August 29, 2013

Doomed TV Couples - Imminent Break-Ups Don't Keep Me From Watching

Reign premieres October 17, 2013
I read this article about Reign, a show I've posted about before, and I have to say, I think it is a little ridiculous that any viewer would expect a show on the CW to maintain historical accuracy. (And I don't think the CW has to.)

But all this got me thinking: Surely one fact that the writers won't take creative liberty with is Prince Francis's fate. (He dies two years after they marry. And that's not a spoiler, because it's historical fact.) Knowing this, knowing the inevitable break-up of Mary and Francis's relationship is imminent, should we still watch and/or care?

I say yes, because there have been plenty of doomed relationships in television history, and none of them kept me from watching. There are, of course, the relationships that we expect to fail or hope will fail or fear will fail (like Ryan and Kelly on The Office, The O.C.'s Ryan and Marissa, and Lost's Sun and Jin, respectively.*) But I'm talking about the ones we are certain will fail. Like these:

The Anti-Canonical Couple
This is the category into which Mary and Francis fall: Couples we know won't last because their story has already been written and told. If they ended up together, it would go against the canon. A notable example is Smallville's Clark and Lana.
More than a picket fence will eventually separate these two, am I right?
Everybody knows Clark Kent will end up with Lois Lane. But does that make Clark's relationship with Lana unimportant? Of course not. It was a vital step in his growing up, which is what the show was all about anyway.

The Pilot Betrayal Couple
There are some shows that tell the audience from the very beginning who is going to end up with who. Yes, I'm talking about Rachel and Ross. That's why Rachel and Joey are a couple who betray the pilot of Friends.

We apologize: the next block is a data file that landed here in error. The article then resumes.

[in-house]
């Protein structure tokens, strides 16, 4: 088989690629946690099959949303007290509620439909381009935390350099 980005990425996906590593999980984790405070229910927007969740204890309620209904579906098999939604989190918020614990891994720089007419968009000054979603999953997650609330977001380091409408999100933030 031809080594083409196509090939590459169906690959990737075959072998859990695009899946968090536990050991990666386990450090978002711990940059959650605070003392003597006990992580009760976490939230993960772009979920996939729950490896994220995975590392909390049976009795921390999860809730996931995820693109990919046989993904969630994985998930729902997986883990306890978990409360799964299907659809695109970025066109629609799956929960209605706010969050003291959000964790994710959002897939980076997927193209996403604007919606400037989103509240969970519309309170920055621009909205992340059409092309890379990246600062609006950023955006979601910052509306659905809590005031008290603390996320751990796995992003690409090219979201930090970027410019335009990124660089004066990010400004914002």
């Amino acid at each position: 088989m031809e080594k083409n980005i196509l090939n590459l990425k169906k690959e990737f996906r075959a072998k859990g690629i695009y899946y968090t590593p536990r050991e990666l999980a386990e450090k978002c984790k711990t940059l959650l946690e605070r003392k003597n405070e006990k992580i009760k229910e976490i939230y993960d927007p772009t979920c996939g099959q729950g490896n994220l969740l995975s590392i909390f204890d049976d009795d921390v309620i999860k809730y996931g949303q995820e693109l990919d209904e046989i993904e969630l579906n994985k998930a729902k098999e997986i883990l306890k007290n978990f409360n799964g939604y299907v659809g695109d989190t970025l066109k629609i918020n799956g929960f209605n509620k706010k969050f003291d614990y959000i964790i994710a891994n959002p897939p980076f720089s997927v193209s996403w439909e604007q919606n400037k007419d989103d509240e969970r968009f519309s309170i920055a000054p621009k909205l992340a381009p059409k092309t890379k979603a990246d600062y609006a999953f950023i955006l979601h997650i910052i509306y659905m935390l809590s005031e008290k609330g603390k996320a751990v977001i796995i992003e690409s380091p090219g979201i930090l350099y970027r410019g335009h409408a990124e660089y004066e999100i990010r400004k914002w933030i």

Ross is fine. Really, he's fine.
Source: Friends Wiki
Cheesy as it was, the pilot's gazing out the window scene set up a romance from which there was no turning back. When Rachel detoured to Joey, fans revolted, but they didn't need to. Rachel and Joey were doomed from the start. Another couple in this category is Gossip Girl's Blair and Dan, since the pilot dictated that the primary romance of the show would be between Serena and Dan.

The Couple Who Wouldn't Have Lasted Much Longer
Then there are the shows that don't last long enough for the couple to fail. The exceptional and delightful show Pushing Daisies (which you must watch if you haven't) offers us an example in this category: Chuck and Ned.
That's about as close as they can ever get, folks.
Their relationship hinged entirely on the fact that if they touched, she would die. Even though Pushing Daisies is fantastical, the rules of the fantasy were inescapable. If the show had lasted beyond its two seasons, Ned and Chuck's relationship restrictions would have stopped being endearing.

All of these couples remind me that knowing a relationship will end doesn't make watching it play out on screen any less entertaining. In fact, in the best written shows, it can be even more entertaining, because we can focus on the details rather than the overarching "will they or won't they" question.

*All in my humble opinion, of course.

August 13, 2013

Under the Dome: "Thicker Than Water" Review

It's been a few weeks since I've written about Under the Dome, and things have gone from bad to worse in Chester's Mill. They also haven't gotten that much better in terms of the show's writing or acting, but I don't need to talk about that again.